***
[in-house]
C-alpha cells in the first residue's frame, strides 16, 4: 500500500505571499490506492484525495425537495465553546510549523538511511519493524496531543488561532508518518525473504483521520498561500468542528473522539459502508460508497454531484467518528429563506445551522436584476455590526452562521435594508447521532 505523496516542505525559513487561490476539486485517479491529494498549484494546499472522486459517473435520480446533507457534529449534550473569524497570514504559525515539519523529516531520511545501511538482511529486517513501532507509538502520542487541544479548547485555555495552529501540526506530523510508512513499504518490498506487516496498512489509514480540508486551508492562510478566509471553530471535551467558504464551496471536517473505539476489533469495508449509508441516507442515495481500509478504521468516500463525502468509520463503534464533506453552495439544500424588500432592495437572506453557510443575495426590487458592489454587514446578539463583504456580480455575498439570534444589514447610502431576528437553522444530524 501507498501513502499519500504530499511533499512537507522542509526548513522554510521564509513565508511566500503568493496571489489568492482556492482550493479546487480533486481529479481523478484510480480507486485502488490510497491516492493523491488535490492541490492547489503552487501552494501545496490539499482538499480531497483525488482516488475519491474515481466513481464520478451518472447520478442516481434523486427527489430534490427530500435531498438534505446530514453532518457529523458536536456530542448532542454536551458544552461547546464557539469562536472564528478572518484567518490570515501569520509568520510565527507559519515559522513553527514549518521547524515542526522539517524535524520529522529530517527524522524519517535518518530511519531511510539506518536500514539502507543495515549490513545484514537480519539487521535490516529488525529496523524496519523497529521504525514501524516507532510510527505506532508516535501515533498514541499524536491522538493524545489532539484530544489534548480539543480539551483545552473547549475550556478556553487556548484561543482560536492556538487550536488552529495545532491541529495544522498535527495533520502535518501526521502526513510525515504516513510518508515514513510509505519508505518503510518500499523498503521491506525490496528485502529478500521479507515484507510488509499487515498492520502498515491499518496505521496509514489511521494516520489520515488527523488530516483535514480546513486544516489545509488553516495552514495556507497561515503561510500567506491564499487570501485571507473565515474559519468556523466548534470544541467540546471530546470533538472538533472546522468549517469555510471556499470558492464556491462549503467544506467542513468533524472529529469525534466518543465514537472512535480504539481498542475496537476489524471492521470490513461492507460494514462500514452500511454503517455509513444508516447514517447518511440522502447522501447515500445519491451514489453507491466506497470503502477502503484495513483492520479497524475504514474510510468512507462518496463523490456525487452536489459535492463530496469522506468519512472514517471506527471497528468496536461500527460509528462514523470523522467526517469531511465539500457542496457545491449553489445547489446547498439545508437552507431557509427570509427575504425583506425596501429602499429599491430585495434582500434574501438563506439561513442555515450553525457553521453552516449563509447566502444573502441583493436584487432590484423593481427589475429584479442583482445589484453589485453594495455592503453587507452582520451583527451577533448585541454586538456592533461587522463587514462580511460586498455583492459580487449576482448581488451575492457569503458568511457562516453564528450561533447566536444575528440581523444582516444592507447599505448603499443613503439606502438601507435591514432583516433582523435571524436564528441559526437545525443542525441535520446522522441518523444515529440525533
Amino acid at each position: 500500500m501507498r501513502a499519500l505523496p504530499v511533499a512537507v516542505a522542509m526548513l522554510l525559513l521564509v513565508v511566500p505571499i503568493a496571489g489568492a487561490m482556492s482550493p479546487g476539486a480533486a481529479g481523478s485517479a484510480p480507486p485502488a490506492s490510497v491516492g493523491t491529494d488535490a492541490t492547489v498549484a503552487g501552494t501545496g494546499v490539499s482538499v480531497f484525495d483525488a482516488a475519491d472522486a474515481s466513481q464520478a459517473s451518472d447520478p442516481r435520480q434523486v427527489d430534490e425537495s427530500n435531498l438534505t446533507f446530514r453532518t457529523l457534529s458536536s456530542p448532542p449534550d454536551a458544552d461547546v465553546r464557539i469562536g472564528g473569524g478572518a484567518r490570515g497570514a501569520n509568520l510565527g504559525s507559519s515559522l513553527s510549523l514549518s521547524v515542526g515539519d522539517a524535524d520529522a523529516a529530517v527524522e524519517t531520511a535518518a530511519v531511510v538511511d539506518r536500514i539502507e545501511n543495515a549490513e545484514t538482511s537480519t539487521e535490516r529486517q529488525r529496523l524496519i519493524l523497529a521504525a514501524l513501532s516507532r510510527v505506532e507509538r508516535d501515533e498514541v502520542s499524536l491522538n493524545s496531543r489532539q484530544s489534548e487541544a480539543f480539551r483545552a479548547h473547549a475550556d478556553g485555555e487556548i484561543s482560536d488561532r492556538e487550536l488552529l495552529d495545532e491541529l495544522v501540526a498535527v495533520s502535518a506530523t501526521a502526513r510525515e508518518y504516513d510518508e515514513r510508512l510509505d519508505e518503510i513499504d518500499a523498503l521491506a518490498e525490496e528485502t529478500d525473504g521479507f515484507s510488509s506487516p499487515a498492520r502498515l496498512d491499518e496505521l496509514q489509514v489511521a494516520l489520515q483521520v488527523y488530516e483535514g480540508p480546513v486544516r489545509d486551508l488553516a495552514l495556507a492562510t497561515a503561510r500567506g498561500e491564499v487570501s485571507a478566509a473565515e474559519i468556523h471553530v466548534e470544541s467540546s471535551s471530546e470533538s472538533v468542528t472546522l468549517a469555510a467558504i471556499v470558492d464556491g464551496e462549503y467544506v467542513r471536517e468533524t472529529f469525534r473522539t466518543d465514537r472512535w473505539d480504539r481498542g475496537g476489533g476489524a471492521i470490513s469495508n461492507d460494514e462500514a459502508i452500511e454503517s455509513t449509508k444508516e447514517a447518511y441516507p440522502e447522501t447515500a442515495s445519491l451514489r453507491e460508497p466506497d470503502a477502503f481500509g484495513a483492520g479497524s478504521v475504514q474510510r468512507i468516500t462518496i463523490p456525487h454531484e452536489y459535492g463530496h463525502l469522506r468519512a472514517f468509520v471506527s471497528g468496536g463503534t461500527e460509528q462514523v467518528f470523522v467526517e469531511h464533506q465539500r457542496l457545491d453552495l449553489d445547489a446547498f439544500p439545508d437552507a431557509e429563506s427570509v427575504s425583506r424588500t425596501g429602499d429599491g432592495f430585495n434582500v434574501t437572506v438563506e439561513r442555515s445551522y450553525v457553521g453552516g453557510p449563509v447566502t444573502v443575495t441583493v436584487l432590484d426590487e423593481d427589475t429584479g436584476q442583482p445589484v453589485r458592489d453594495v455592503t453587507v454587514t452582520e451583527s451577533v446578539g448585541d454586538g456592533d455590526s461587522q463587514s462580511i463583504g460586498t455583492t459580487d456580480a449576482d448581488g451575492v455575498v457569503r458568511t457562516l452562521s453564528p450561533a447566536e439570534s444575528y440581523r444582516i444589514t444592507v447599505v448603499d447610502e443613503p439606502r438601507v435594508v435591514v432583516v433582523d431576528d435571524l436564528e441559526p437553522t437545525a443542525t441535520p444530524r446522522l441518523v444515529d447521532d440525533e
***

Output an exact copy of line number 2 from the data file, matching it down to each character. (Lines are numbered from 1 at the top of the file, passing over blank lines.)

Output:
C-alpha cells in the first residue's frame, strides 16, 4: 500500500505571499490506492484525495425537495465553546510549523538511511519493524496531543488561532508518518525473504483521520498561500468542528473522539459502508460508497454531484467518528429563506445551522436584476455590526452562521435594508447521532 505523496516542505525559513487561490476539486485517479491529494498549484494546499472522486459517473435520480446533507457534529449534550473569524497570514504559525515539519523529516531520511545501511538482511529486517513501532507509538502520542487541544479548547485555555495552529501540526506530523510508512513499504518490498506487516496498512489509514480540508486551508492562510478566509471553530471535551467558504464551496471536517473505539476489533469495508449509508441516507442515495481500509478504521468516500463525502468509520463503534464533506453552495439544500424588500432592495437572506453557510443575495426590487458592489454587514446578539463583504456580480455575498439570534444589514447610502431576528437553522444530524 501507498501513502499519500504530499511533499512537507522542509526548513522554510521564509513565508511566500503568493496571489489568492482556492482550493479546487480533486481529479481523478484510480480507486485502488490510497491516492493523491488535490492541490492547489503552487501552494501545496490539499482538499480531497483525488482516488475519491474515481466513481464520478451518472447520478442516481434523486427527489430534490427530500435531498438534505446530514453532518457529523458536536456530542448532542454536551458544552461547546464557539469562536472564528478572518484567518490570515501569520509568520510565527507559519515559522513553527514549518521547524515542526522539517524535524520529522529530517527524522524519517535518518530511519531511510539506518536500514539502507543495515549490513545484514537480519539487521535490516529488525529496523524496519523497529521504525514501524516507532510510527505506532508516535501515533498514541499524536491522538493524545489532539484530544489534548480539543480539551483545552473547549475550556478556553487556548484561543482560536492556538487550536488552529495545532491541529495544522498535527495533520502535518501526521502526513510525515504516513510518508515514513510509505519508505518503510518500499523498503521491506525490496528485502529478500521479507515484507510488509499487515498492520502498515491499518496505521496509514489511521494516520489520515488527523488530516483535514480546513486544516489545509488553516495552514495556507497561515503561510500567506491564499487570501485571507473565515474559519468556523466548534470544541467540546471530546470533538472538533472546522468549517469555510471556499470558492464556491462549503467544506467542513468533524472529529469525534466518543465514537472512535480504539481498542475496537476489524471492521470490513461492507460494514462500514452500511454503517455509513444508516447514517447518511440522502447522501447515500445519491451514489453507491466506497470503502477502503484495513483492520479497524475504514474510510468512507462518496463523490456525487452536489459535492463530496469522506468519512472514517471506527471497528468496536461500527460509528462514523470523522467526517469531511465539500457542496457545491449553489445547489446547498439545508437552507431557509427570509427575504425583506425596501429602499429599491430585495434582500434574501438563506439561513442555515450553525457553521453552516449563509447566502444573502441583493436584487432590484423593481427589475429584479442583482445589484453589485453594495455592503453587507452582520451583527451577533448585541454586538456592533461587522463587514462580511460586498455583492459580487449576482448581488451575492457569503458568511457562516453564528450561533447566536444575528440581523444582516444592507447599505448603499443613503439606502438601507435591514432583516433582523435571524436564528441559526437545525443542525441535520446522522441518523444515529440525533